By Vee Benard
In the overwhelmingly commercial atmosphere we find as a result of living in the Hamptons summer community, it is often difficult to find an outlet for family enjoyment without significant financial investment. That is why Silas Marder’s weekly outdoor film screenings are so refreshing — conducted on the wide lawn outside the Silas Marder Gallery, the summer film series provides an atmosphere in which both adults and families can spend time together and appreciate the natural beauty of the Hamptons.
Free and open to the public, Marder’s Friday night “Films on the Haywall” series seeks to revive the idea of the old-time drive-in by screening classic films in an outdoor setting. In fact, Marder’s outdoor screening space sits very close to the site of the old drive-in movie theater which was torn down to make way for the Bridgehampton Commons shopping center. Citing cinema as a long-time passion, Marder explains that providing access to film classics has always been a priority, and the flexible, indoor-outdoor nature of his gallery has provided a perfect avenue for this “community service.”
“There is really an idea here to give something to the public that is out of the range of the ordinary, that gives something to the community, that furthers the idea that the arts are available to all,” says Marder who hopes the series will be just one in a spectrum of arts offerings out here, ranging from Guild Hall and Bay Street to music at the Old Whalers’ Church and local programming on WLIU.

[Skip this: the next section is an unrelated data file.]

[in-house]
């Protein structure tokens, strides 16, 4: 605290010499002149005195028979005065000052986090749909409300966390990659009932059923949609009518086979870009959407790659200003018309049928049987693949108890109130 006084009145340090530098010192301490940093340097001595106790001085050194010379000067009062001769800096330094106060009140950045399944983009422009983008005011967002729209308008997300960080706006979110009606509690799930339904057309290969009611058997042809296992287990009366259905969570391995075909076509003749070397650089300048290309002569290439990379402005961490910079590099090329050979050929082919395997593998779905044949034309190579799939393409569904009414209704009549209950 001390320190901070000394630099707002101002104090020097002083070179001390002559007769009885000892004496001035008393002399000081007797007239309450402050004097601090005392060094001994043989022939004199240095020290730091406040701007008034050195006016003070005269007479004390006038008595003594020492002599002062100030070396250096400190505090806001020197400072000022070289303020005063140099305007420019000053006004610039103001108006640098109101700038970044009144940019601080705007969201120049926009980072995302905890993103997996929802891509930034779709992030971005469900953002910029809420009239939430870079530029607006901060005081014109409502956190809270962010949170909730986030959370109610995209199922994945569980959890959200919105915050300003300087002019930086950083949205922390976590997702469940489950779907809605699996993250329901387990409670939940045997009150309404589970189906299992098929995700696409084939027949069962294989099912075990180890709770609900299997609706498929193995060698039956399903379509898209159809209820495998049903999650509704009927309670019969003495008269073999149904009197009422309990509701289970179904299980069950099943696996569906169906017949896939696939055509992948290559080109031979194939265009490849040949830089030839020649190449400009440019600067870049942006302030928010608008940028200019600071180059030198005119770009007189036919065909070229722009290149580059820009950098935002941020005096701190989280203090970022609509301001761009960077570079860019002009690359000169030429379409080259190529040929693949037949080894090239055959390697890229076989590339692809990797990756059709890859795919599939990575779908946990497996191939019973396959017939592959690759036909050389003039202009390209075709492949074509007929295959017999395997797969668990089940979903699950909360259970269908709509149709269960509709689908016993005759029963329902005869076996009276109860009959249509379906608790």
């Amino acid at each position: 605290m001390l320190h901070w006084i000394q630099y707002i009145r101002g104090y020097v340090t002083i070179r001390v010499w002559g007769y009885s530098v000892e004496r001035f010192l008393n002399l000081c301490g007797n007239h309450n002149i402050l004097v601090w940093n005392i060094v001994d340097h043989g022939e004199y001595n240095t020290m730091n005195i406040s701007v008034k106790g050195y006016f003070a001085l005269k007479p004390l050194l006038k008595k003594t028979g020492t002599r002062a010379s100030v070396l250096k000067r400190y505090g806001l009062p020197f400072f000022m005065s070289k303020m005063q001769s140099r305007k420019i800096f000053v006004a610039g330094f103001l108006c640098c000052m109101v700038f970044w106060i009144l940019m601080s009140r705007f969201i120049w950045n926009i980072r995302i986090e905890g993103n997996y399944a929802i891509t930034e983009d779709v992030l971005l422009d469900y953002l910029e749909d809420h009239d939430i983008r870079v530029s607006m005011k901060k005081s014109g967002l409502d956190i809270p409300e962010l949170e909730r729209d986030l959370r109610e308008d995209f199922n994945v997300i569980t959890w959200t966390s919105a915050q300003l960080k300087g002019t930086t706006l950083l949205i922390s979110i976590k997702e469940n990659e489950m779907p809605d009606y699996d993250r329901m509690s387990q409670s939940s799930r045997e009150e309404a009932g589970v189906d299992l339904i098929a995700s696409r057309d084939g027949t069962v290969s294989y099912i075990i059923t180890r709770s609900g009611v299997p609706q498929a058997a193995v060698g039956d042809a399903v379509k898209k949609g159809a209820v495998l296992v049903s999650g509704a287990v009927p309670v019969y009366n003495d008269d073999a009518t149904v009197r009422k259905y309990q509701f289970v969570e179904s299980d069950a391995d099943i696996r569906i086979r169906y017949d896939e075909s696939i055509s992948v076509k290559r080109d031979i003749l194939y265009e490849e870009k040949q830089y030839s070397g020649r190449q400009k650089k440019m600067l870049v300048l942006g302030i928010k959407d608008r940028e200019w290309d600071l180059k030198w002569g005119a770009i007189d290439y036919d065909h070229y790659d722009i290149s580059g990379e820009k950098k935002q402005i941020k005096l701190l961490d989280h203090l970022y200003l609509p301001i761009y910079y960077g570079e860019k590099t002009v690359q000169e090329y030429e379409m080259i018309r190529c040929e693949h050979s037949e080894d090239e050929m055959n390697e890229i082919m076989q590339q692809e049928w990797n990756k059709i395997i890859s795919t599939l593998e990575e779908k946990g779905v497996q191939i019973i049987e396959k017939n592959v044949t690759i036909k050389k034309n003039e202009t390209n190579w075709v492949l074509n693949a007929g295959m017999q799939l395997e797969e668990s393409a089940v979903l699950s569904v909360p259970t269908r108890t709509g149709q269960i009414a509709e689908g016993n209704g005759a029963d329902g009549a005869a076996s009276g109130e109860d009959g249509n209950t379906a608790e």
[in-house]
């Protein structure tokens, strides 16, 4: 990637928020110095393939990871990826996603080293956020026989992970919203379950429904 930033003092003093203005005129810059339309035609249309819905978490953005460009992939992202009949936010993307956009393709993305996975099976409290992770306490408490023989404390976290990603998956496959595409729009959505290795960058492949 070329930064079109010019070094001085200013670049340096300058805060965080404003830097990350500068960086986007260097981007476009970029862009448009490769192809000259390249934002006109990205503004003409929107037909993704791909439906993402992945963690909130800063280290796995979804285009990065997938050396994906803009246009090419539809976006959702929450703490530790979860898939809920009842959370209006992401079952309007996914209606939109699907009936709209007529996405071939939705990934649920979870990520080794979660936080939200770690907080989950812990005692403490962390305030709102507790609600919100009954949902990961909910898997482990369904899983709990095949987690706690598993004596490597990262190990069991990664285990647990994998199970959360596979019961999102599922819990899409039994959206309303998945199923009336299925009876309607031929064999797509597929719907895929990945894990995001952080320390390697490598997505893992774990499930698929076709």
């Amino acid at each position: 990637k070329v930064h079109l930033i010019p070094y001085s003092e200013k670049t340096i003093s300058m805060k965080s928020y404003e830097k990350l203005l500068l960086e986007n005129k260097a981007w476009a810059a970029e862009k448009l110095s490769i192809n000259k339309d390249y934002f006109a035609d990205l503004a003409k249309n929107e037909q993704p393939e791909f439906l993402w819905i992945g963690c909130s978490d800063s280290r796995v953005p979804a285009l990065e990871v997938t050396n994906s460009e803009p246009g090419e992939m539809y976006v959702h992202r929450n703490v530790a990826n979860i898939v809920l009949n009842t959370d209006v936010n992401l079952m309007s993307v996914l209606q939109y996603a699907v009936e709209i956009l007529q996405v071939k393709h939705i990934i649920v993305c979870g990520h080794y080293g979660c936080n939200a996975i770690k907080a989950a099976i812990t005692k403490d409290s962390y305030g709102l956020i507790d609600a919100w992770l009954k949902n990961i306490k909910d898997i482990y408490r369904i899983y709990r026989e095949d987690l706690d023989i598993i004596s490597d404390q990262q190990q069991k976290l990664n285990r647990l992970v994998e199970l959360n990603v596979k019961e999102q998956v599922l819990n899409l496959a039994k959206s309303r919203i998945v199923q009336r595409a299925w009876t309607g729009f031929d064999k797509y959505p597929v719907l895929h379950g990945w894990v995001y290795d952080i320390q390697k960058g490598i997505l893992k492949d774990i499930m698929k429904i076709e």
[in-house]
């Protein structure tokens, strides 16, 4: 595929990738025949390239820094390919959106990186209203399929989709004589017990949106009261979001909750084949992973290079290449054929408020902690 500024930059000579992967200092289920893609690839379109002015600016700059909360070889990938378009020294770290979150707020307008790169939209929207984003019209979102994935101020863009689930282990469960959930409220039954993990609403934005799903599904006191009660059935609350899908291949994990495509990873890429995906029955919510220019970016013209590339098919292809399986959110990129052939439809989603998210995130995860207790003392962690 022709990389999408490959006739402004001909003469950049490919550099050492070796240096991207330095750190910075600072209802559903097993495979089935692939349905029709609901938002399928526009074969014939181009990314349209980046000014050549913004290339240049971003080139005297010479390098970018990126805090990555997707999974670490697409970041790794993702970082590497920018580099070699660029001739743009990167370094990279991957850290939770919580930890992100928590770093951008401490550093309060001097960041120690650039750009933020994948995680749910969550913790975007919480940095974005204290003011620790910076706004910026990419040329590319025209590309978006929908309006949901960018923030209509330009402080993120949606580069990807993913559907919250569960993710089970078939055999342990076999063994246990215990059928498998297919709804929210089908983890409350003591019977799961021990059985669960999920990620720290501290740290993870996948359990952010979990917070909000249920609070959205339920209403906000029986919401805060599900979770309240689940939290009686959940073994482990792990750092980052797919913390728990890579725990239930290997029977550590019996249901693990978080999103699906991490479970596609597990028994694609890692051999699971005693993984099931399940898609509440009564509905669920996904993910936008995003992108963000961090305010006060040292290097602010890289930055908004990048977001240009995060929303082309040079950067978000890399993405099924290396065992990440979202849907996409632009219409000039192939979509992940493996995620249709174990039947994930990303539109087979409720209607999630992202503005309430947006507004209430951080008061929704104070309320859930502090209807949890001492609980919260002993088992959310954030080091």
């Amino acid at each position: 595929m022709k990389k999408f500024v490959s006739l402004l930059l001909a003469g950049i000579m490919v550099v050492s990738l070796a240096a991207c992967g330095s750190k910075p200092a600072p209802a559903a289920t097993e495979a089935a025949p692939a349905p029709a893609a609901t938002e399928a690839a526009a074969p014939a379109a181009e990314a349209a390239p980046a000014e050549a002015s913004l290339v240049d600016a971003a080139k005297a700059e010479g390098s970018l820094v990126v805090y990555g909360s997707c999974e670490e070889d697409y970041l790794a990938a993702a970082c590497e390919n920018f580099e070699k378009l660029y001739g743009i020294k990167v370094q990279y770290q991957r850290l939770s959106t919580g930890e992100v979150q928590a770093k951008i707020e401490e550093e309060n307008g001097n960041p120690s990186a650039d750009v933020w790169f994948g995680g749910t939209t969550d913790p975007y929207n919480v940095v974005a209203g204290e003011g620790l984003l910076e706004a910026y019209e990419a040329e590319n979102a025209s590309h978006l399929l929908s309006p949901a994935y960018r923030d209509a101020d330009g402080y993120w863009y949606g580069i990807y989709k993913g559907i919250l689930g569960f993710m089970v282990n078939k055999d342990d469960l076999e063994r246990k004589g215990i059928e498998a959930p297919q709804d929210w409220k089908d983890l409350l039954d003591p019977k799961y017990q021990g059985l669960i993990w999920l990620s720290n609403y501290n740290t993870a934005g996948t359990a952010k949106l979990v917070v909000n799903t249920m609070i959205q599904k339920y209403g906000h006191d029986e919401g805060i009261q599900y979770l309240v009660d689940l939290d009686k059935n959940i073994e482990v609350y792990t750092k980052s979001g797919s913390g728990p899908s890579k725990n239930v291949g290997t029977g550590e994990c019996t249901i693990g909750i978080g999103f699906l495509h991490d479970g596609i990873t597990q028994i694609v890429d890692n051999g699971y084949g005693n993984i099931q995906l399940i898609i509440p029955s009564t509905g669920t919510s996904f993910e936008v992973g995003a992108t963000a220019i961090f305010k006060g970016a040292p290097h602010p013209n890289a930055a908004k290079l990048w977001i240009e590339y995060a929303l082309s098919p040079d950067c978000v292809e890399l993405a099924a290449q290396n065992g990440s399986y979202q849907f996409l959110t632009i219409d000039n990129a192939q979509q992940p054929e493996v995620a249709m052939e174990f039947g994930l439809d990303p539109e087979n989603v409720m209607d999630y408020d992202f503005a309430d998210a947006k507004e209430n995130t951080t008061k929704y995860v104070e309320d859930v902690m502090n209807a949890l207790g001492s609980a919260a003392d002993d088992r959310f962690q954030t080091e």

The Films on the Haywall series, so named for the immense haywall that acts as a backdrop for Marder’s professional-sized movie screen, provides both locals and seasonal visitors with entertaining options that are appropriate for families. Currently in its third year, the series strives to offer films that aren’t shown on the big screen often enough and appeal to a wide range of movie goers.
Hilary Hamann, Marder’s collaborator for the series and partner in project development for the gallery, says the series is “a great thing to do with your family on a Friday night. You are not sitting in an air-conditioned box … you are watching cinema classics under the stars in the beautifully landscaped gardens of Marder’s Nursery. It is a natural extension of art, architecture, landscape, and outdoor space . ..it is a truly unique experience.”
The series has been a hit with many audience members, some of whom have told Marder they drive a great distance every weekend to attend the screenings.
“Depending on the nature of the film,” he says, ”we have parents bringing children. We see a lot of teens, a lot of seniors, and a lot of people just out for the weekend. Everyone is sitting together in beach chairs, often with food they picked up along the way.”
This summer’s film selection is what Marder describes as “a celebration of American and foreign classics.” Starting June 25 with Alan Pakula’s 1976 film “All the President’s Men,” the series will include Francois Truffaut’s “Jules and Jim,” Alfred Hitchcock’s “Psycho,” Stephen Spielberg’s “Jaws,” George Roy Hill’s “Butch Cassidy and the Sundance Kid,” Richard Brooks’ “Cat on a Hot Tin Roof,” Michelangelo Antonioni’s “Blowup,” Jerome Robbins & Robert Wise’s “West Side Story,” Sidney Lumet’s “Dog Day Afternoon,” and John Badham’s “Saturday Night Fever.” Films are screened every Friday at 9 p.m. or at sunset — whichever comes first. Because there is no set standard for “child-appropriate content,” parents are urged to do some research before each week’s movie to make sure it is suitable for their family.
Also this weekend, Silas Marder Gallery’s season-opening exhibition “Friend or Foe” begins with a reception on Saturday, June 26, from 5 to 9 p.m. For more information on screenings or art openings contact the Silas Marder Gallery at 702-2306 or firstname.lastname@example.org, or visit www.silasmarder.com.